• Mannus, Volume 56, Issue 4, p. 358 - 359, 1990, Original from - the University of California

--Related figures-- In the Eddas, Mannus seems to most closely resemble Heimdall (World's Brightness).

Source -

  • Taking Up The Runes: A Complete Guide To Using Runes In Spells, Rituals, Divination, And Magic, p. 203, Diana L. Paxson, Weiser, 01-May-2005

In the opening passage of the Voluspa, men are referred to as being Heimdall's kin, while in the poem Rigsthula he is shown uniting each of the hierarchal ranks in siblinghood. Furthermore, while Mannus is remembered as being the father of both Odin and Frey, Heimdall is remembered as being one of the Aesir, but also to have qualities directly linked to the Vanir and to exist in a close paternal relationship to Freyja.


  • Taking Up The Runes: A Complete Guide To Using Runes In Spells, Rituals, Divination, And Magic, p. 203-204, Diana L. Paxson, Weiser, 01-May-2005

--Sons of Mannus-- The names of the three sons of Mannus can be extrapolated as Ingui, Irmin, and Istaev aka Iscio. Source:-

  • Populäre Mythologie, oder Götterlehre aller Völker, p. 112, F. Nork, Scheible, Rieger & Sattler

In the Eddas we find the name Yngvi applied to the god FreyR, while the same source lists Jormun (the Old Norse cognate of Irmin) as a byname of Odin's. Widukind of Corvey further identifies the deity associated with the Saxon Irminsul as Hermin, that is, Hermes, but worshipped as Mars. (THIS will need citation)

So you have removed far more than the single part you have clearly misunderstood. Current version is very irrelevant, and Original researcher, you have mentioned a known forger, and there are no sources at all. (talk) 21:08, 26 March 2014 (UTC)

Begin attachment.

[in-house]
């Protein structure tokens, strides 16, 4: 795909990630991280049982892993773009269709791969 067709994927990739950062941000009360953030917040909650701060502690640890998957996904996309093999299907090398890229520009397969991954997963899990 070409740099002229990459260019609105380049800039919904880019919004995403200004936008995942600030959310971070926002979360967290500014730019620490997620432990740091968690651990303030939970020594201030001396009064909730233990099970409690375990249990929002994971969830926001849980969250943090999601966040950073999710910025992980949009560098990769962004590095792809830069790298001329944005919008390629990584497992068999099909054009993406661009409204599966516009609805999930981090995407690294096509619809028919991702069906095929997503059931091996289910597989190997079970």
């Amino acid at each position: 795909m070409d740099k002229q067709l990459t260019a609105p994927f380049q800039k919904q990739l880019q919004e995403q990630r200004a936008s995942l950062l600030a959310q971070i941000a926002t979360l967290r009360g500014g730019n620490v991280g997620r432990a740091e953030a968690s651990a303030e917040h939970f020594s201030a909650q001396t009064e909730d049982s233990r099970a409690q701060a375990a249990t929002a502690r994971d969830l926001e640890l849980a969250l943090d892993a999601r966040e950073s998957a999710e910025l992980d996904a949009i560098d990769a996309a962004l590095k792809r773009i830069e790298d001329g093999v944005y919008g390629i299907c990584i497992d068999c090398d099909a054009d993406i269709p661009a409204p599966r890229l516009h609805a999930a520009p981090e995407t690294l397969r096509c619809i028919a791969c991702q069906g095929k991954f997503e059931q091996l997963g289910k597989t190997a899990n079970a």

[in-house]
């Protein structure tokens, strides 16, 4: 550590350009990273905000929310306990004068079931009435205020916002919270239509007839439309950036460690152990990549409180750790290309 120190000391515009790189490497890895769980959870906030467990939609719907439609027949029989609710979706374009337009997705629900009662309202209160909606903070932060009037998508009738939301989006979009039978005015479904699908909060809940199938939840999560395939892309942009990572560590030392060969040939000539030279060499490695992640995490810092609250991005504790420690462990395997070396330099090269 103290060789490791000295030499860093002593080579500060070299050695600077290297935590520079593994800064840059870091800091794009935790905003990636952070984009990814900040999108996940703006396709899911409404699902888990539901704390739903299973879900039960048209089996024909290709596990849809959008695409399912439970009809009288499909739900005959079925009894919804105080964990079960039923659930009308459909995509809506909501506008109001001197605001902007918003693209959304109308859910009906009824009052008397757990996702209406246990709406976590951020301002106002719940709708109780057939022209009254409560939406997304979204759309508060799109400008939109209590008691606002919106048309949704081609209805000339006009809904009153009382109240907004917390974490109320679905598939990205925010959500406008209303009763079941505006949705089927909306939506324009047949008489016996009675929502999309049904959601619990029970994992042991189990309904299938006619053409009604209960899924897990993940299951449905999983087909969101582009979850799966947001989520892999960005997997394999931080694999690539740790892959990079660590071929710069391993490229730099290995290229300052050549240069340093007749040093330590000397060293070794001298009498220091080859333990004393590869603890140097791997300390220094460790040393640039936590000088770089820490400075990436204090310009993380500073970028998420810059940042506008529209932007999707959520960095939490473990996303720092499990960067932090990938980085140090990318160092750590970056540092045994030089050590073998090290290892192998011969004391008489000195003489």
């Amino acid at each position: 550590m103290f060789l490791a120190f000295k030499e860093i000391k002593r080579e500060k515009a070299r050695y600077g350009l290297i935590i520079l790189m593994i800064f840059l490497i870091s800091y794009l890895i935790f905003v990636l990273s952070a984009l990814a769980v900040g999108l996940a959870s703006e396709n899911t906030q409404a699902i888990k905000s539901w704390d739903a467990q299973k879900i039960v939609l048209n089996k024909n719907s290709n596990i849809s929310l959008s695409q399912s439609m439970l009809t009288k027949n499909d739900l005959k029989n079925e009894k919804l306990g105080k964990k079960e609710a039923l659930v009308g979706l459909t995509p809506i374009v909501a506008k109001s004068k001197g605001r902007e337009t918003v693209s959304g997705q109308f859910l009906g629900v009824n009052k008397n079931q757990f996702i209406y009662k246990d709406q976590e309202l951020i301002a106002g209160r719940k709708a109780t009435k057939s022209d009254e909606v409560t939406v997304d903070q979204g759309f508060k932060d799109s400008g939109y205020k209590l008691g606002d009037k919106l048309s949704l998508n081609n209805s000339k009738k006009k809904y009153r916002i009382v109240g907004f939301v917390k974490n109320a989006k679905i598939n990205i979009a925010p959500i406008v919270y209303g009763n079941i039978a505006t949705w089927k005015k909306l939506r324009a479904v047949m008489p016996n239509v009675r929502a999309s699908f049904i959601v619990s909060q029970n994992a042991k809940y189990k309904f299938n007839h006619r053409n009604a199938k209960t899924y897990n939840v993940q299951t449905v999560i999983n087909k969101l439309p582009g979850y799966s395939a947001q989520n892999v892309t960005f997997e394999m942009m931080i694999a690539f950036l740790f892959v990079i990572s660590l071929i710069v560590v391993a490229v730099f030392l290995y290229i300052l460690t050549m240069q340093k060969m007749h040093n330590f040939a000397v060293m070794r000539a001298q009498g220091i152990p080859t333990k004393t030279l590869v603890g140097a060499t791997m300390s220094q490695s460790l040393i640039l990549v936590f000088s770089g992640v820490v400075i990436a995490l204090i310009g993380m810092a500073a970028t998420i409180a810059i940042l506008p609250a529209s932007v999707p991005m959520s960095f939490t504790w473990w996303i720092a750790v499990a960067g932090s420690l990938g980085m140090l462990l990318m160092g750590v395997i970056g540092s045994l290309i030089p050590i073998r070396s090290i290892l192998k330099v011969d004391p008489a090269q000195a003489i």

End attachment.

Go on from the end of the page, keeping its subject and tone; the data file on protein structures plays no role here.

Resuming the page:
Known forger? You mean Annius de Viterbo? So what if he is a forger? The statement I added is still correct, aside from Tacitus the Roman, there is no classical source for "Mannus" whatsoever, and until you get to the 16th century, then you will find loads of sources thanks to Annius. This is all verifiable, historiographic, and encyclopedic. Til Eulenspiegel /talk/ 21:22, 26 March 2014 (UTC)
I have no problem, but it is 100% unsourced and original research. If you can back it up, there is no problem, but you still haven't backed up that why you've degraded whole article to 0 references and 3 times lower. (talk) 21:26, 26 March 2014 (UTC)
It would be original research if I made it up. It's not, of course it can be backed up. They made extensive searches for all of Annius' claims when they were trying to tell if it was a forgery, and nothing other than Tacitus could be found for this one, it's all well documented. Til Eulenspiegel /talk/ 21:33, 26 March 2014 (UTC)
"it can be backed up" is no excuse, since it hasn't been backed up at the present moment. You are just wasting time now. (talk) 00:29, 27 March 2014 (UTC)